EVANSTON, Ill. — When it came down to the last shot, No. 5 Michigan basketball turned to what it knows best.
The Wolverines forced Northwestern into an off-balance 3-pointer that clanged off the iron, giving Michigan a 62-60 victory, and its first road win against the Wildcats since 2013.
“I knew we were gonna have to go through games like this if we’re gonna be good,” said Michigan coach John Beilein. “And we survived it. I don’t know how. But we made just enough good plays down the stretch.”
With 16:13 left in the second half, Northwestern went on a 15-2 run to cut Michigan’s lead to two.
Later, a 9-0 run gave the Wildcats a three-point lead with 5:47 remaining.
The crowd was rocking. Michigan (9-0, 2-0 Big Ten) hadn’t scored in nearly six minutes. The Wolverines’ perfect record looked in danger.
It was the first taste of adversity for the Wolverines, who entered Welsh-Ryan Arena with an average margin of victory of 21.3 points.
“Every game’s not going to be a cakewalk,” said redshirt junior wing Charles Matthews. “We understand we might be spoiled a bit from these early wins, we’ve been winning by (a lot). We were really able to stick it in there.”
How did the Wolverines handle it?
“We won,” Matthews said. “We clearly handled it pretty well. That’s all that matters.”
Michigan, playing at a renovated Welsh-Ryan Arena for the first time, quieted the crowd with an early run. The Wolverines flirted with a blowout, stretching their lead to double-digits several times in the first half.
The Wildcats’ two veteran leaders kept them in it.
Center Dererk Pardon scored 16 first-half points, and forward Vic Law Jr. hit several tough shots, including a step-back 3 from NBA range at the halftime buzzer to cut Michigan’s lead to 36-30.
Both teams exited the locker room having made adjustments.
The Wolverines started doubling Pardon whenever he received the ball down low, stymying Northwestern’s attack. That led to a 9-0 Michigan run that pushed the lead to 15.
But Matthews and junior center Jon Teske picked up their third fouls and headed to the bench. The Wildcats ripped off a large run to pull within two. When Teske returned, the game had flipped. And it remained close until the final buzzer.
Northwestern found success on defense by playing off of junior point guard Zavier Simpson, who scored eight points in the first half on 4-for-4 shooting, all near the rim.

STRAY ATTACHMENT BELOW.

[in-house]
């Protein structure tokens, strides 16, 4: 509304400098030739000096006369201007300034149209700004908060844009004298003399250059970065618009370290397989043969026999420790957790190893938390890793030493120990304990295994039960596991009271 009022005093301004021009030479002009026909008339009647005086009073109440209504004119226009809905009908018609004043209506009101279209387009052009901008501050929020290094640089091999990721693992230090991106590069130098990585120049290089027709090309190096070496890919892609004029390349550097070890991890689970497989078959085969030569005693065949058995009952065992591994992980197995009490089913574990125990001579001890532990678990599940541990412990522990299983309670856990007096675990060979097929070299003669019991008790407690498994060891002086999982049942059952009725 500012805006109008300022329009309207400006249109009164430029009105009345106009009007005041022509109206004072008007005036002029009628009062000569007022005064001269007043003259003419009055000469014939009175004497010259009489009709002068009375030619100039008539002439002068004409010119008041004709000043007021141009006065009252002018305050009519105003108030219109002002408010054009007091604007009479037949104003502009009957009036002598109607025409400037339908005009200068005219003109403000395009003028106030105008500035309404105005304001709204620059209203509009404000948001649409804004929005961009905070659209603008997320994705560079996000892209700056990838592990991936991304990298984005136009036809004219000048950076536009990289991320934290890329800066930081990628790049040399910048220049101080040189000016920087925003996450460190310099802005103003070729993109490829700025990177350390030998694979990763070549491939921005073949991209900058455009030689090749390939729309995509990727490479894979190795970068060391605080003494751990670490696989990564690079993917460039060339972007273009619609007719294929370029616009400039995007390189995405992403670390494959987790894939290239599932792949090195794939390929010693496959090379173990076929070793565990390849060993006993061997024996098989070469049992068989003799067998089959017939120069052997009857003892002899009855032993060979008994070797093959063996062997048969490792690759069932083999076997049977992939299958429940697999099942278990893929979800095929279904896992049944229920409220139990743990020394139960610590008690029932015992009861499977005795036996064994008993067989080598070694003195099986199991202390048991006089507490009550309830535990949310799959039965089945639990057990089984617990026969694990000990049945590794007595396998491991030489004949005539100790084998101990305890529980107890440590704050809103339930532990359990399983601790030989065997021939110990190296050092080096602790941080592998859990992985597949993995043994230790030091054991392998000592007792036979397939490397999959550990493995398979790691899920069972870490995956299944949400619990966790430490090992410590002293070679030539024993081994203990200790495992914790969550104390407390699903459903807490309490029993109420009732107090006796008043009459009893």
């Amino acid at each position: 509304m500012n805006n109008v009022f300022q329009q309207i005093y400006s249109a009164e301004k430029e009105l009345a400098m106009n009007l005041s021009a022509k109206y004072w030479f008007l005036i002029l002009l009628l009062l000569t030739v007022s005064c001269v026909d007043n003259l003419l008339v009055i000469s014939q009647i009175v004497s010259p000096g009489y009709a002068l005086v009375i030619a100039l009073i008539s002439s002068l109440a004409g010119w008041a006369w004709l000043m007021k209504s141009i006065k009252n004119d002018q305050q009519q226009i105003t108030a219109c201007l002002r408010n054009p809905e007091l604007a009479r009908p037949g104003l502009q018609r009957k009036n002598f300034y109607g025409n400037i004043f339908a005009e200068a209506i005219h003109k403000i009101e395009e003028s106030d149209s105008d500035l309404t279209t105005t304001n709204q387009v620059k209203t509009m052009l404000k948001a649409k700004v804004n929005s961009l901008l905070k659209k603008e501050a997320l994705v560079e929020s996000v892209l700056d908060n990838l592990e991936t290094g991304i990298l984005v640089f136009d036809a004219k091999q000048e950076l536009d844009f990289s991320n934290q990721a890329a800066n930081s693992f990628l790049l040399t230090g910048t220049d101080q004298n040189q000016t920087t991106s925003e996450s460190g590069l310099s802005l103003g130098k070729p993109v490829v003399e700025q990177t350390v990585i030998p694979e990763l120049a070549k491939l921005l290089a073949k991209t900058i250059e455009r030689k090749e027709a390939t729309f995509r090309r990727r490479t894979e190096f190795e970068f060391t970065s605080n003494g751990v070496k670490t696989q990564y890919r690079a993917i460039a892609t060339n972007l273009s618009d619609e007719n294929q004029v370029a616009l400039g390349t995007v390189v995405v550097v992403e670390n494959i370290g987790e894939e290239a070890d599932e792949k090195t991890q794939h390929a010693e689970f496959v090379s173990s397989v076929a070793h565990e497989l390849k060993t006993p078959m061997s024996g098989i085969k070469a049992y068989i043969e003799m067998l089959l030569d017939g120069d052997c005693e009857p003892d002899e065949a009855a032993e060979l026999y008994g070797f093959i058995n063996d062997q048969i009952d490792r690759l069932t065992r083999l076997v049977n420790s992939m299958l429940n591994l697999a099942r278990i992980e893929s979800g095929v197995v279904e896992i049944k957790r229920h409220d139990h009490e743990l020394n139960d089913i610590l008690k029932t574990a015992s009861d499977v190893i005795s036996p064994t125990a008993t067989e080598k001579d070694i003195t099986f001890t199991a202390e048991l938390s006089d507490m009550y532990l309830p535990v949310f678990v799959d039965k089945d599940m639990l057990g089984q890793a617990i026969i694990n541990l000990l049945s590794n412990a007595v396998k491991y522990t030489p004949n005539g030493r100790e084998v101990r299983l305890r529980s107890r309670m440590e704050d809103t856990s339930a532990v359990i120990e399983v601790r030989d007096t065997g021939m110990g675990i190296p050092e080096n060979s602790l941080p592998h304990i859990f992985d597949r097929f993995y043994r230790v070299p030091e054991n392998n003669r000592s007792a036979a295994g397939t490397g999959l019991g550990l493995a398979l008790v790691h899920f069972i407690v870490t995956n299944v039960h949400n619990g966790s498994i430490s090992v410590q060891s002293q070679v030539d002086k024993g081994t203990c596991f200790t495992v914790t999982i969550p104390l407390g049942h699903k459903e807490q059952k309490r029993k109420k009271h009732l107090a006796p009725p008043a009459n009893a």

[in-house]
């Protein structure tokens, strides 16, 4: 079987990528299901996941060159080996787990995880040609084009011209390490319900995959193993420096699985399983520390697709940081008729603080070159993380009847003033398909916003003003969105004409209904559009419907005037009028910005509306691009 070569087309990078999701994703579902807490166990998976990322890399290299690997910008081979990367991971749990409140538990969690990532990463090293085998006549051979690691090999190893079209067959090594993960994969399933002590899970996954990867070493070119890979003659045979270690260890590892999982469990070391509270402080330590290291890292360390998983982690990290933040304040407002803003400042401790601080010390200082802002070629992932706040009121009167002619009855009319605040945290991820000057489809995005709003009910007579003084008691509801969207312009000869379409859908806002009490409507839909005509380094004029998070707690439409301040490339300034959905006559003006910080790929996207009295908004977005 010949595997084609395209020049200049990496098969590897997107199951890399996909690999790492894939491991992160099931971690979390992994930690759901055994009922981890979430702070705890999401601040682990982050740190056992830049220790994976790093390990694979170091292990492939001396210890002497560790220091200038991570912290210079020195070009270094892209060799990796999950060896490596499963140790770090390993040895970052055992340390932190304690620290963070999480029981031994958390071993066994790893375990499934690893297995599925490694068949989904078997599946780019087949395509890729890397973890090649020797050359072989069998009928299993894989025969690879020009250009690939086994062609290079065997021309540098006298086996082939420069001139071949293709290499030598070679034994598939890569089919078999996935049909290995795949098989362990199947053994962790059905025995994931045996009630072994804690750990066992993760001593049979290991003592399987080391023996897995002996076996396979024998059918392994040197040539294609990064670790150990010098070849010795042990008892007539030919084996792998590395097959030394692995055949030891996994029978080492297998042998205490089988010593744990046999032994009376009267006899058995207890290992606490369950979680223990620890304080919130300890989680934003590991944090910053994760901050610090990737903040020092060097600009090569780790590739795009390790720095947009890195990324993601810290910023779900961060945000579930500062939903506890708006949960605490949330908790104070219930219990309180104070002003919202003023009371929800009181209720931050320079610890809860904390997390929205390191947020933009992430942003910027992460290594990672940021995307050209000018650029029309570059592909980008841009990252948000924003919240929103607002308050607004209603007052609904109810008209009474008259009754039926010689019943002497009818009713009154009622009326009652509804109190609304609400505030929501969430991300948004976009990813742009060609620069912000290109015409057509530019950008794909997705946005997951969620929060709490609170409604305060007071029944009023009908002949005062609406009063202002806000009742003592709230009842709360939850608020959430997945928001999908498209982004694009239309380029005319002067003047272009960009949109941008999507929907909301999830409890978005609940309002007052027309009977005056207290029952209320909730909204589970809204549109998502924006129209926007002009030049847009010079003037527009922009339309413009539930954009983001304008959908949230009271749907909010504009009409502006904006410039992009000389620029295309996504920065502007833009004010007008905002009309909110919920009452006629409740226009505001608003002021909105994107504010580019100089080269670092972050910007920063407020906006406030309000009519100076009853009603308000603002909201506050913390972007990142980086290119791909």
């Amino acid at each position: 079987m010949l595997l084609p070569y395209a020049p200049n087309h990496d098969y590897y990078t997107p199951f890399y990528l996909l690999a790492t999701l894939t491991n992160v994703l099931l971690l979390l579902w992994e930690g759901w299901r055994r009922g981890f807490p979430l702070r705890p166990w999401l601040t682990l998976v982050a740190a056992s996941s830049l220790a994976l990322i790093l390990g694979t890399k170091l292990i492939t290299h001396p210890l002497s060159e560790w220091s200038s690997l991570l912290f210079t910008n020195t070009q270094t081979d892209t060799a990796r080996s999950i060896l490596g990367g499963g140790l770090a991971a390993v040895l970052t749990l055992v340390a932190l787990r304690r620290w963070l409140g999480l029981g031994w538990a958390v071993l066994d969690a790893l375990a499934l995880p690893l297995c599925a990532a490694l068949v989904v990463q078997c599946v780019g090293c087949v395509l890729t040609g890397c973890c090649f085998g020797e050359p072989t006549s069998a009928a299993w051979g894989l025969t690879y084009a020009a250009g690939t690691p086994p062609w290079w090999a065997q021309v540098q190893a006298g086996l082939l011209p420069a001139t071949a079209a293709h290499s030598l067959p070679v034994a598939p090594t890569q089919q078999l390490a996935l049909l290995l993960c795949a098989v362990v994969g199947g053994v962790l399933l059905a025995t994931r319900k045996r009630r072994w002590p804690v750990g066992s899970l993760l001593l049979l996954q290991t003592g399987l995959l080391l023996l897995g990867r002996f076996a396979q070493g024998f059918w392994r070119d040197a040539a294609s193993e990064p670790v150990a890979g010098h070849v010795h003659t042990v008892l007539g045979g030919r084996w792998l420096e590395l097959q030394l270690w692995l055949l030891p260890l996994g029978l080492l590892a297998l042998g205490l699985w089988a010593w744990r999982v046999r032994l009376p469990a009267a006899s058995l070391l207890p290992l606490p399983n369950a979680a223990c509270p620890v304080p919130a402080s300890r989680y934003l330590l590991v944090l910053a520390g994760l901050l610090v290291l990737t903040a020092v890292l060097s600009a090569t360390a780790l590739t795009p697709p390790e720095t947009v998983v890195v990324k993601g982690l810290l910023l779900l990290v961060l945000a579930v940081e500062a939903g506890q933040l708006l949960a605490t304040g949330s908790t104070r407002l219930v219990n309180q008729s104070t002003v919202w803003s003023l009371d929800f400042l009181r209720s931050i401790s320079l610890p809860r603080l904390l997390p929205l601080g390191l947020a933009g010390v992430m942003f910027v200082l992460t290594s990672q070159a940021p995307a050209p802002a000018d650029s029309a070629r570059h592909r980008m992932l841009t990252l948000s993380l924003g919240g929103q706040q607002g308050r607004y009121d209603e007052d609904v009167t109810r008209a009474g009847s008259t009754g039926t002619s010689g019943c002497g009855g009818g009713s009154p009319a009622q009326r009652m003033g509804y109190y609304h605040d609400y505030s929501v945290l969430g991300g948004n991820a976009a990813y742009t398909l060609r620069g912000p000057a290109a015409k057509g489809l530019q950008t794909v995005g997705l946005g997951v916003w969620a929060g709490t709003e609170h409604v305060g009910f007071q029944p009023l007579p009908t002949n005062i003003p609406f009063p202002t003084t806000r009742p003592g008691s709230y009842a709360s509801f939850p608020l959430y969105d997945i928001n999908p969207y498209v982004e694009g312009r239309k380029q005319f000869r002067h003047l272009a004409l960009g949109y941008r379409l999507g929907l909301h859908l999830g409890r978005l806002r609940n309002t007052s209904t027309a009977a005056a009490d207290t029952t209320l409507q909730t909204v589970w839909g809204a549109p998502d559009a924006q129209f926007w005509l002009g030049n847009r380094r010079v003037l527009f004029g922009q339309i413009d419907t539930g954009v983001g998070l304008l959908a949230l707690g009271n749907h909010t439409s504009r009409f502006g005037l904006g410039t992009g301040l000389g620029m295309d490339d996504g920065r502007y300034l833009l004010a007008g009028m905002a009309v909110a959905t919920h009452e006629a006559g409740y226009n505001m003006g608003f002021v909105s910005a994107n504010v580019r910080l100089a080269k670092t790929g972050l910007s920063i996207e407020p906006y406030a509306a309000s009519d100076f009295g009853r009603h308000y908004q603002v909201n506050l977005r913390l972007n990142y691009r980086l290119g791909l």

With his driving lanes gone, Simpson was left open behind the 3-point line. And he couldn’t take advantage of the space.
Simpson missed 3s on three consecutive possessions as the Wildcats surged into the lead.
He exited the game for sophomore backup guard Eli Brooks with 6:24 left.
Soon after, the game headed to overdrive. The teams traded points on five consecutive possessions.
Ignas Brazdeikis, who scored a game-high 23 points, hit a tying 3. Northwestern went down low to Pardon. Brooks hit an open 3 from the top of the arc. Law scored off the dribble. Brazdeikis was fouled hard and split a pair of free throws.
It was the first time all season Michigan found itself sparring with an opponent at the end of a game instead of clearing out the bench.
“They were hitting shots when we weren’t,” Brazdeikis said. “I felt like we had a bunch of open shots in the second half, and they weren’t falling. And then they started to hit crazy shots. The crowd was getting into it, the momentum was all theirs, but we got it back real quick.”
Michigan scored its second-to-last basket off a turnover. Then it dialed up something for Jordan Poole, who drove into the lane and threw down the winning dunk for two of his 15 points.
Neither team scored over the final 1:53.
Northwestern coach Chris Collins called timeout with 11 seconds left, and drew up the final play. The last shot, he explained later, was supposed to go to either Law or Ryan Taylor, who were hanging out on the perimeter.
Teske hedged hard when the Wildcats brought a high ball screen for AJ Turner. He poked the ball loose at the top of the arc. When Taylor got it, he was forced to throw up a running 3.
A tough shot. Maybe even a prayer. Against Northwestern, Michigan couldn’t be sure until the ball hit off the backboard, caught the rim and fell harmlessly onto the court.
“The last two games here, in this arena, that bank shot goes in at the end,” Beilein said.
Michigan shot 5-for-20 on 3-point attempts and turned the ball over nine times, including twice in the final 1:20. Nothing unusual for a team that lost on the road to Northwestern the past two seasons.
Tuesday, though, the Wolverines absorbed Northwestern’s blows and handed them right back.
It’s the first week of December, but Michigan learned the type of lessons that will be helpful down the road.
“It was really hostile out there. The crowd was really into it, and they punched us in the face in the second half,” Brazdeikis said. “We got knocked down, but I feel like this game brought us more together. I feel like we grew a lot, and it showed how tough we are.”
Contact Orion Sang: firstname.lastname@example.org. Follow him on Twitter @orion_sang.